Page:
By: Mark R. Malek
Sorry for the lack of articles on TacticalIP regarding basic IP rights, but duty called. I’m going to get back to the series of articles directed to some of the nuances of patent law. You may recall in my previous article on this situation I indicated that one option might be to enter into a mutually beneficial licensing agreement, or even a cross licensing agreement.
A licensing agreement (I am going to focus on patent licensing agreements for the sake of this article, but you should understand that it is possible to license any intellectual property) is one in where the patent holder grants the licensee (he/she who is the beneficiary of the licensing agreement) the right to make, use, sell, or offer to sell the invention covered by the claims of the patent. I’ll get into details of licensing agreements in another article but, in short, there is normally some sort of fee for the right to use the patent. These can be paid up licenses, i.e., the entire fee for the right to sue the patent is paid up front and the license is granted for a certain period of time. License fees can be paid per use, or as a percentage of sales, or any number of combinations.
Another option is cross licensing. This is when you and the patent holder license each other the rights to use one another’s patents. Why would you want to do this? Perhaps this is your best option. The reason why the patent holder is interested in your patent is because it is likely an improvement of the original. We all know that continued success in business does not come with one product. Sure, there are some one product wonders, but what happens to those companies that do not do anything else, or try to update their products? They are here today, gone tomorrow. A couple of examples off the top of my head – beanie babies and silly bands. Being a father of young children, I have seen these come and go…quickly.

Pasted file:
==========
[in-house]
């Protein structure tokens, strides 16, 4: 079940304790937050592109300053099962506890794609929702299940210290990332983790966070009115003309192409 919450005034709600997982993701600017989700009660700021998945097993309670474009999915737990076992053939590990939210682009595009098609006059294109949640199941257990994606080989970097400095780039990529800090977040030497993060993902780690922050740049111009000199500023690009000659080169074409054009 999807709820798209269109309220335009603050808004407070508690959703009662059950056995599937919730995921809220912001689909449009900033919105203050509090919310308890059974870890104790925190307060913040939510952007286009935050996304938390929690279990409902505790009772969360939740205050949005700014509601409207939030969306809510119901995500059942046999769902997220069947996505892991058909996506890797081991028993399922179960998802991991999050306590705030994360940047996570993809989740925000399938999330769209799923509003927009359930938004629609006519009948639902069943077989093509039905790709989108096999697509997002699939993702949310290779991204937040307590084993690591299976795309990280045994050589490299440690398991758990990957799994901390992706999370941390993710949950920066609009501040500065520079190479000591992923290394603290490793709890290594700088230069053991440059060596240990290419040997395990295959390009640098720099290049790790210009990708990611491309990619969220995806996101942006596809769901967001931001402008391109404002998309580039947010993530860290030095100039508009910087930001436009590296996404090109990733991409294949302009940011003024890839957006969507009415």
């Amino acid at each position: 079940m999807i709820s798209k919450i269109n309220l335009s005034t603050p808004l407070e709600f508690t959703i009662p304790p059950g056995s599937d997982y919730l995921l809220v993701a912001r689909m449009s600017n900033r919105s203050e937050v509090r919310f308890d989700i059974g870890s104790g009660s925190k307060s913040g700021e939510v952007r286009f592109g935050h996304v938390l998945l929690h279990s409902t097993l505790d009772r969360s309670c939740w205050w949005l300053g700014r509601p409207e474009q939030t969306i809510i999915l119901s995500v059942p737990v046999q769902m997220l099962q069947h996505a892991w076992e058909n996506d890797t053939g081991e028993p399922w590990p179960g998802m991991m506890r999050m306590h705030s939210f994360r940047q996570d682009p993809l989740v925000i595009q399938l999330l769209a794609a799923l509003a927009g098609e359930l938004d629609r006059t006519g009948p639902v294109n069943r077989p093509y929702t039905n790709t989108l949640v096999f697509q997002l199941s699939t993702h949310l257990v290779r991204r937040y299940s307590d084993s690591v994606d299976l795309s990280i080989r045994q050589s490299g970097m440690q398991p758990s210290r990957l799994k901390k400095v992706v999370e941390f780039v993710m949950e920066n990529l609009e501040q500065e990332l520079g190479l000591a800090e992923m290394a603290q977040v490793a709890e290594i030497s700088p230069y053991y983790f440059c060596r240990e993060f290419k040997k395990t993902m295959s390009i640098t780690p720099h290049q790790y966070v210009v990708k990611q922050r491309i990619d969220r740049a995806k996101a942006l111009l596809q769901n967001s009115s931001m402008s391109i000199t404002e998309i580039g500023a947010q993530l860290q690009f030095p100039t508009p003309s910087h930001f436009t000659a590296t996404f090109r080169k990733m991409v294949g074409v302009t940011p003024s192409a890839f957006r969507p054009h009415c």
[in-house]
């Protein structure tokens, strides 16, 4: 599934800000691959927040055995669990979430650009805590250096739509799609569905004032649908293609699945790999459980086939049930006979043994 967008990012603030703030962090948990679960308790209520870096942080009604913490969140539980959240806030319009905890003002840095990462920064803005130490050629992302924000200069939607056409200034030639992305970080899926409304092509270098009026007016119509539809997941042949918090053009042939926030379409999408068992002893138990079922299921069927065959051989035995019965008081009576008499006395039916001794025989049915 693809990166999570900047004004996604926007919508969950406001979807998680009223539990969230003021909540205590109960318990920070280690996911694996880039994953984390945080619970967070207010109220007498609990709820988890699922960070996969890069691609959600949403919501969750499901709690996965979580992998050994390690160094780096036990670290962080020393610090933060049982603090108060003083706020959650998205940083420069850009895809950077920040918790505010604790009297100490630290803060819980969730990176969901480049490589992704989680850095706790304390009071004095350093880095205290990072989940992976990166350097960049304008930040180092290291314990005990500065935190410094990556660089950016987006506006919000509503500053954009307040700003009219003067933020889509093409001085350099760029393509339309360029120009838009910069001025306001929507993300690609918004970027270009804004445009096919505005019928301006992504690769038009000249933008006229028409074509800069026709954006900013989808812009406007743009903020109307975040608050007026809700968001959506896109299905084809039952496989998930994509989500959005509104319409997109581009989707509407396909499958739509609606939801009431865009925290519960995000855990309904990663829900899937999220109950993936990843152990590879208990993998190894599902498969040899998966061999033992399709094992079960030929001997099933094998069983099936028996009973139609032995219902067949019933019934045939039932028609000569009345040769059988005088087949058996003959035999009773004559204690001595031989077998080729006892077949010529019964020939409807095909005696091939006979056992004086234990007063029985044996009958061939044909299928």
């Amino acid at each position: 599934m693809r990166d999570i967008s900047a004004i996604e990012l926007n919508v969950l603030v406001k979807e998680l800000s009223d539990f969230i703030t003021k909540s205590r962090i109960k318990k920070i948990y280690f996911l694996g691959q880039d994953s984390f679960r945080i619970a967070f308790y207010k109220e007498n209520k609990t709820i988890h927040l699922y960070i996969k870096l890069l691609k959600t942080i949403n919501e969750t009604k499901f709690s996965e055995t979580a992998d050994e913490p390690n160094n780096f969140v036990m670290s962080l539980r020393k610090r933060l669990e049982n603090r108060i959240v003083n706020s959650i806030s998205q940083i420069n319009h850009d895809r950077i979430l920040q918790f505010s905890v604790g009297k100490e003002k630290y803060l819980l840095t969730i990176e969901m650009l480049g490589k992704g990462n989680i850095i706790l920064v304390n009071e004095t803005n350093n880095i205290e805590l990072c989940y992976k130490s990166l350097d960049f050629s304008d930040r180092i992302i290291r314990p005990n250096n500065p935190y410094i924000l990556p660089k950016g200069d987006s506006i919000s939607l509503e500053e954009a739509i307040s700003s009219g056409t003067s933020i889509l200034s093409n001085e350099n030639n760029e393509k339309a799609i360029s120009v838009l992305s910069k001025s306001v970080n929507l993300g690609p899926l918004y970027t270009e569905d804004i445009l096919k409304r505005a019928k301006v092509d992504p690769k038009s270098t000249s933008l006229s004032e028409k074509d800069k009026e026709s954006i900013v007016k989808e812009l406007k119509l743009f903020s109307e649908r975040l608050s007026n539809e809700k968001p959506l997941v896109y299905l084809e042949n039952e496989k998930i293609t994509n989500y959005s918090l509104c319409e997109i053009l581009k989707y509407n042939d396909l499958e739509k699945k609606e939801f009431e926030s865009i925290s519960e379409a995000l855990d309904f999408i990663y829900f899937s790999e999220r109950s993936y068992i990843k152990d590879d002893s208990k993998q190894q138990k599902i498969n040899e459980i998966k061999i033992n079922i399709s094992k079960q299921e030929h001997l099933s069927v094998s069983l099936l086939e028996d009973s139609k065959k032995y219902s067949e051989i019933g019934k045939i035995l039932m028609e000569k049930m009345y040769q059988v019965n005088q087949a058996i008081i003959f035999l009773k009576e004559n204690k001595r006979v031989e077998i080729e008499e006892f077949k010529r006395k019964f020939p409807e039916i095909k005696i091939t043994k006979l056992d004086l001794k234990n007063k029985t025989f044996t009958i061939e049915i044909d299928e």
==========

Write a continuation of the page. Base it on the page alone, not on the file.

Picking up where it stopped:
In the case of cross licensing, the original patent holder sees value in what you are doing and is hoping to improve their product line by being able to offer a product that is improved. You may not want to be creating competition, but sometimes it may be your only option. There are ways to work such agreements so that everyone wins. For example, you can insert terms that you agree to a minimum retail price of the product (which prevents one party from drastically undercutting the price of the other party). You can also set up territories, or include a number of different terms to make sure that the cross-licensing agreement works more like a partnership.
My next series of articles will deal with some mischaracterizations of patent protection, and a discussion about how patents are NOT monopolies!